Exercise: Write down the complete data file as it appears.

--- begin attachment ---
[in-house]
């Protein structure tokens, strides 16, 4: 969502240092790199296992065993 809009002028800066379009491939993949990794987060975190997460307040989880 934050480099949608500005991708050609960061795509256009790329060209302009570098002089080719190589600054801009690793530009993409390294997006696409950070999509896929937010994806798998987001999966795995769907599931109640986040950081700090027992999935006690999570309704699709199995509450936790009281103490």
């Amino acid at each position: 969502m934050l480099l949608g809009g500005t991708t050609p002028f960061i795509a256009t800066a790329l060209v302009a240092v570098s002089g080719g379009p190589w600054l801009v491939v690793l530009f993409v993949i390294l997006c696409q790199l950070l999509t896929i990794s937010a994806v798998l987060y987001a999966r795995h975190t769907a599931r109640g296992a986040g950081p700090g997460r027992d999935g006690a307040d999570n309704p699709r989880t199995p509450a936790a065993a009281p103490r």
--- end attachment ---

[in-house]
């Protein structure tokens, strides 16, 4: 969502240092790199296992065993 809009002028800066379009491939993949990794987060975190997460307040989880 934050480099949608500005991708050609960061795509256009790329060209302009570098002089080719190589600054801009690793530009993409390294997006696409950070999509896929937010994806798998987001999966795995769907599931109640986040950081700090027992999935006690999570309704699709199995509450936790009281103490």
């Amino acid at each position: 969502m934050l480099l949608g809009g500005t991708t050609p002028f960061i795509a256009t800066a790329l060209v302009a240092v570098s002089g080719g379009p190589w600054l801009v491939v690793l530009f993409v993949i390294l997006c696409q790199l950070l999509t896929i990794s937010a994806v798998l987060y987001a999966r795995h975190t769907a599931r109640g296992a986040g950081p700090g997460r027992d999935g006690a307040d999570n309704p699709r989880t199995p509450a936790a065993a009281p103490r």